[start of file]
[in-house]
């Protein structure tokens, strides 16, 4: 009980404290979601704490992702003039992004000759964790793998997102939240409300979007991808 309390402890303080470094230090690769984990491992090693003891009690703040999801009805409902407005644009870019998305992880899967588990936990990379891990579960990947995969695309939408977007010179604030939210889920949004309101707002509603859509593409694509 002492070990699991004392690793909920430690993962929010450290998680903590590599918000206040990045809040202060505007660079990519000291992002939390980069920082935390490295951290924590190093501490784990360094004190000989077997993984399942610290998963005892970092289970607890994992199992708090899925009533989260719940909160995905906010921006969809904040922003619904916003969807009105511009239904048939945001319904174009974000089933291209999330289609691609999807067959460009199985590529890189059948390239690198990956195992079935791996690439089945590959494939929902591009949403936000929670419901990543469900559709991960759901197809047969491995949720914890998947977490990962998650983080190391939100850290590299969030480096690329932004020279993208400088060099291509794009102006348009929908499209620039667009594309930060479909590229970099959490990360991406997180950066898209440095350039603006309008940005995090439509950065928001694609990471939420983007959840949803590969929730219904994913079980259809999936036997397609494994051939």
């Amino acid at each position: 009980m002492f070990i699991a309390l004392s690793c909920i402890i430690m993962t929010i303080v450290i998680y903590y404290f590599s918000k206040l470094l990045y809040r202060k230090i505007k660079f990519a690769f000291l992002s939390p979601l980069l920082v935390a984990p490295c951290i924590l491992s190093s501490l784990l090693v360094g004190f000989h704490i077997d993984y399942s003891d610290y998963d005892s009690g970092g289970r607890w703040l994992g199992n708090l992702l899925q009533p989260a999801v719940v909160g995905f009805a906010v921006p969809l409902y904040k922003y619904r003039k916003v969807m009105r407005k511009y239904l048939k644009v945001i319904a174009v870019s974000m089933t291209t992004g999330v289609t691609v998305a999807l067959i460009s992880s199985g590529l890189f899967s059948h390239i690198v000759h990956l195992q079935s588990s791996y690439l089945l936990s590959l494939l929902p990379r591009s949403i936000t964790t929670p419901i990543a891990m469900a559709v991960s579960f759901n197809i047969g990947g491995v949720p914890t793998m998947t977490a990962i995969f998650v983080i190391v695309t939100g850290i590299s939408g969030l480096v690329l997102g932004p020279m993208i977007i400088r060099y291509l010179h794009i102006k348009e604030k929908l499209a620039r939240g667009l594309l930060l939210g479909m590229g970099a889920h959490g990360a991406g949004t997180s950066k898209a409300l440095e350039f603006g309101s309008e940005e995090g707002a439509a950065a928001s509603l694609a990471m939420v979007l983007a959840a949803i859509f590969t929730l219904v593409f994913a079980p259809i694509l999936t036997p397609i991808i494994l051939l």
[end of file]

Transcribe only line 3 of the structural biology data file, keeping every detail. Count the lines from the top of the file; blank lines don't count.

């Amino acid at each position: 009980m002492f070990i699991a309390l004392s690793c909920i402890i430690m993962t929010i303080v450290i998680y903590y404290f590599s918000k206040l470094l990045y809040r202060k230090i505007k660079f990519a690769f000291l992002s939390p979601l980069l920082v935390a984990p490295c951290i924590l491992s190093s501490l784990l090693v360094g004190f000989h704490i077997d993984y399942s003891d610290y998963d005892s009690g970092g289970r607890w703040l994992g199992n708090l992702l899925q009533p989260a999801v719940v909160g995905f009805a906010v921006p969809l409902y904040k922003y619904r003039k916003v969807m009105r407005k511009y239904l048939k644009v945001i319904a174009v870019s974000m089933t291209t992004g999330v289609t691609v998305a999807l067959i460009s992880s199985g590529l890189f899967s059948h390239i690198v000759h990956l195992q079935s588990s791996y690439l089945l936990s590959l494939l929902p990379r591009s949403i936000t964790t929670p419901i990543a891990m469900a559709v991960s579960f759901n197809i047969g990947g491995v949720p914890t793998m998947t977490a990962i995969f998650v983080i190391v695309t939100g850290i590299s939408g969030l480096v690329l997102g932004p020279m993208i977007i400088r060099y291509l010179h794009i102006k348009e604030k929908l499209a620039r939240g667009l594309l930060l939210g479909m590229g970099a889920h959490g990360a991406g949004t997180s950066k898209a409300l440095e350039f603006g309101s309008e940005e995090g707002a439509a950065a928001s509603l694609a990471m939420v979007l983007a959840a949803i859509f590969t929730l219904v593409f994913a079980p259809i694509l999936t036997p397609i991808i494994l051939l």